The assignment is done in groups of two students. After the assignment has been
accomplished, please demonstrate it to some of the assistants. After the assistant
has verified the functionality of your implementation, you are free to leave. Before
leaving, please send your source codes with the list of the group members and
contact information by email to:
firstname.lastname@example.org. (group nr assignment) (email or possibly optima?)
The assistants are available until 18:00, but you can continue after that as well.
If you finish your assignment after 18:00, you can demonstrate the functionality next
day. (deadline: next assignment beginning)
- RFC3621: SIP: Session
- RFC2327: SDP: Session
- The recommended programing languages for all assignments are Java and C/C++.
You can also use Python if you like, but in that case you have to find some libraries
by yourself. The programming style guidelines apply.
- The default programming environment for all assignments is Linux (through Wmware),
but you can also use your own laptop with your preferred OS if it supports IPv6 and
has a webcam.
In this assignment, your task is to add a SIP User Agent to the video sender/receiver
application developed in the previous assignment, to open and close on-demand video streaming sessions. We are aware that using RTP and SIP is a bit artificial way to stream a file over the network. A realtime video source (such as a live sport event) instead of a file would be more reasonable in this scenario.
- You should support a simple SIP URL of the form sip:user@ip_address.
- You only need to support SIP on UDP ports 5060 (caller) and 5061 (callee). (Yes, we know using port 5061 is a cheat to make it possible to test the software in localhost). Use separate port for RTP traffic.
- Only the INVITE and BYE requests and needed response codes (for accepting and terminating calls) are needed
(the 180 Ringing and ACK messages, that are normally used in session initiation, are not needed).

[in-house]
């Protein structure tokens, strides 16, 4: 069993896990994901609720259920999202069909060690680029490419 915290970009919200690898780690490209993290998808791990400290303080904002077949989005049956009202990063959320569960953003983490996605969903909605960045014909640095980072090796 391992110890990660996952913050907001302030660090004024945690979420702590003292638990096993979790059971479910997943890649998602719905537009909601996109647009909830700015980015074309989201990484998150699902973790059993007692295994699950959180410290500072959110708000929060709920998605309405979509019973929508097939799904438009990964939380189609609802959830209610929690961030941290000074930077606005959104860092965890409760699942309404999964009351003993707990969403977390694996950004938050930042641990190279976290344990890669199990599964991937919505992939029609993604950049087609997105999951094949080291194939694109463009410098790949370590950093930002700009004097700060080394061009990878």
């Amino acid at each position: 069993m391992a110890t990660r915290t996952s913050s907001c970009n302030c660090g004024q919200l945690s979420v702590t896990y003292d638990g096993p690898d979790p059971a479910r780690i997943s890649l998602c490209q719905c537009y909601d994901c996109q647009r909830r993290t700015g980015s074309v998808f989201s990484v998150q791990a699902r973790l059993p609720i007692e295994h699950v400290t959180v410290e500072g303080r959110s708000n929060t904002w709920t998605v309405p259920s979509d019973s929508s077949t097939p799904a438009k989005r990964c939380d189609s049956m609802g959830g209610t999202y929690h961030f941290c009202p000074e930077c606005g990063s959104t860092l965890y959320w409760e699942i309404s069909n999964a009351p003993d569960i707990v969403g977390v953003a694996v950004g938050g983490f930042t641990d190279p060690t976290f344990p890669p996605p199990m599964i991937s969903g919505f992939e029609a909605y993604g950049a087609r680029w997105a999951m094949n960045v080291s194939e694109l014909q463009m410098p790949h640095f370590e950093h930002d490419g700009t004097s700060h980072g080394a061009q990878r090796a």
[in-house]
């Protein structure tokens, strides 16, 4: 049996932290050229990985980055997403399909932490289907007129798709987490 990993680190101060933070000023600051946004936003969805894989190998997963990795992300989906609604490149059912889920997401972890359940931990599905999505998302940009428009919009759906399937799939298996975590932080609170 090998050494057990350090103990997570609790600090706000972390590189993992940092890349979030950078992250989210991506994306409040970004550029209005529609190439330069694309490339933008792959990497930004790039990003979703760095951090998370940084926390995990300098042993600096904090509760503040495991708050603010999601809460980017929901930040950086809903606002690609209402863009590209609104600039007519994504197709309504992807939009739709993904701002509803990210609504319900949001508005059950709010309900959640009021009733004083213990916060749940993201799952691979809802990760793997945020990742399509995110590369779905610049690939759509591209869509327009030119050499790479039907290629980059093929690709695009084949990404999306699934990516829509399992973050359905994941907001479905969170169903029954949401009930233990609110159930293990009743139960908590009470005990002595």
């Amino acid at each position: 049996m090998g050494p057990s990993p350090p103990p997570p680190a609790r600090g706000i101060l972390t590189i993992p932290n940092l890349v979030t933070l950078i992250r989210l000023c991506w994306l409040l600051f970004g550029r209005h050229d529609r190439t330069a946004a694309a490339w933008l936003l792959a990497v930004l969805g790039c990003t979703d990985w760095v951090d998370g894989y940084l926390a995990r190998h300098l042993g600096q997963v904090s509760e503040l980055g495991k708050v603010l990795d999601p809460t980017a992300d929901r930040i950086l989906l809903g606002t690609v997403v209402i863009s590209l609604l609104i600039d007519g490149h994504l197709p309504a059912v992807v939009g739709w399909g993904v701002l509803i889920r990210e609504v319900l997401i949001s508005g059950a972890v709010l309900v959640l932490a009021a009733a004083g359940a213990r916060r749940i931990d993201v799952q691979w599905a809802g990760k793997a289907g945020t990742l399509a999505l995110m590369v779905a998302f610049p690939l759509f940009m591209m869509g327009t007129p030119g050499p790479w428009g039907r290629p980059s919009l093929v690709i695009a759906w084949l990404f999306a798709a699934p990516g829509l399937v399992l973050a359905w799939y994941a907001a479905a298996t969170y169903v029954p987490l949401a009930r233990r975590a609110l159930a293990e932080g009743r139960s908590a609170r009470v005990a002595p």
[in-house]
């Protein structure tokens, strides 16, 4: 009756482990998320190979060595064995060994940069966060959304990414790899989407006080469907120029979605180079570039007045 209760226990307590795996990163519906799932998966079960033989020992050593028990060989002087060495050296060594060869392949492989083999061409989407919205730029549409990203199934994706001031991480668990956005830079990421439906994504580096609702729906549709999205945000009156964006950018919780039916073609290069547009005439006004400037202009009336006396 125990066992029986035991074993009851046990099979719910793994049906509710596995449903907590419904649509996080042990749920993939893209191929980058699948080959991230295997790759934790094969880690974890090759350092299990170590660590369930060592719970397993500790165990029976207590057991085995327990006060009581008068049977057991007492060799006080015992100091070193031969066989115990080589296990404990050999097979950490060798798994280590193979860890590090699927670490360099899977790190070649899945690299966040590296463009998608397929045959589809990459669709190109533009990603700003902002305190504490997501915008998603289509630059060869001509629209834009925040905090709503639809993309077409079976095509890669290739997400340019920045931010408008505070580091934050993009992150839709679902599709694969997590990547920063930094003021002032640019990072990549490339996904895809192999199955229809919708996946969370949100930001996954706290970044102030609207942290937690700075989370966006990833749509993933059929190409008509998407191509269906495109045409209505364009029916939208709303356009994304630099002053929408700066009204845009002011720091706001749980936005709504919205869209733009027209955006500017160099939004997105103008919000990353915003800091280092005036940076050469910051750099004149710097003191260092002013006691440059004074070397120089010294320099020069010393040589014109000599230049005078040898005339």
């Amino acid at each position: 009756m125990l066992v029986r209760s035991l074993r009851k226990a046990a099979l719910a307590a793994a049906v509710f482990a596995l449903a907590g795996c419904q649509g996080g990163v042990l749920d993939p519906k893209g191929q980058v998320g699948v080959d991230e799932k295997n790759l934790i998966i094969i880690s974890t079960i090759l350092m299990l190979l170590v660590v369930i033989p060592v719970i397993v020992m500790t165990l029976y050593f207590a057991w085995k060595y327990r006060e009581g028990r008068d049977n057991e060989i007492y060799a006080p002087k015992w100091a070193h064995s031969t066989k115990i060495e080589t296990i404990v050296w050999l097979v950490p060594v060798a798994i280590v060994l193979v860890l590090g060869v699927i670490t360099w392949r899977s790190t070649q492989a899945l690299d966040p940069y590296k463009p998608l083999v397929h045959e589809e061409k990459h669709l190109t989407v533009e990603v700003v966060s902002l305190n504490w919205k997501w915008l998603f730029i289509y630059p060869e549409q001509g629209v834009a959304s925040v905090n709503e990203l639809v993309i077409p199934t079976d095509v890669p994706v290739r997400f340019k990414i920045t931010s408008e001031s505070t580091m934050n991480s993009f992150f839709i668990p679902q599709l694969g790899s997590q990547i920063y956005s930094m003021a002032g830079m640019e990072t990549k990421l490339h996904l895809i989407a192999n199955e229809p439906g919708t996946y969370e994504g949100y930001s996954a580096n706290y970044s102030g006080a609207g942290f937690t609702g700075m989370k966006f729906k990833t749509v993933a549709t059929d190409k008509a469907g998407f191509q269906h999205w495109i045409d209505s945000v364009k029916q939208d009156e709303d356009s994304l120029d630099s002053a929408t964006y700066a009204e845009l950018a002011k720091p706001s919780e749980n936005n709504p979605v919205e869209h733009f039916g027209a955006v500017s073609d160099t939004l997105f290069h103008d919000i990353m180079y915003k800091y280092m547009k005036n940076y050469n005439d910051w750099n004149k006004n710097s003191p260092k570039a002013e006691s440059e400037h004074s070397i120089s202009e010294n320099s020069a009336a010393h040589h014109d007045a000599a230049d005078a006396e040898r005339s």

- You can send the response to the original source IP adddress and port (ignoring
the Via header completely; this is again a cheat).
- Authentication and SIP registration (REGISTER) are not required. Timers are not required (no message loss assumed).
- The required SIP message-syntax support is greatly simplified. Only the headers
shown in SIP INVITE example need to
be generated at the sender and parsed in the receiving end.
In real SIP, the allowed syntax of header field values is quite complex. However, you only need to parse
that kind of syntax
that is shown in the example
(for each header field type). Also, you can hardcode the "tag" and "branch" parameters.
- The SDP offer and answer are in the SIP INVITE request and 200 OK response messages, respectively. You only need the mandatory SDP elements (
s=), and two additional elements:
m= to carry media type & port, and
i= to carry the filename information. If the requested file is not
i= element is used to carry an error message in the SDP answer. You can define the error message in
i= by yourself. (again, a hack that would not
be used in realtime streaming).
- You should build either a command-line interface (if using C/C++), or
a simple GUI (if using Java) to play a remote video file at a local computer. For command-line interface, something like
get movie.mjpeg sip:user@host should be sufficient. The UI should provide similar functions.
- After successful session startup, The callee's application should start streaming the MJPEG video, and playing it back at caller's UA, and stop the streaming after
hangup (BYE) from caller. For plain C and Python groups, storing the media to a file at the receiving end is enough. The callee (server) should automatically hangup after the file is
completely streamed to caller.
- You only need to support one stream at a time.
When finished, demonstrate your application to an assistant and capture the SIP/RTP traffic using packet
sniffer, such as WireShark or tcpdump.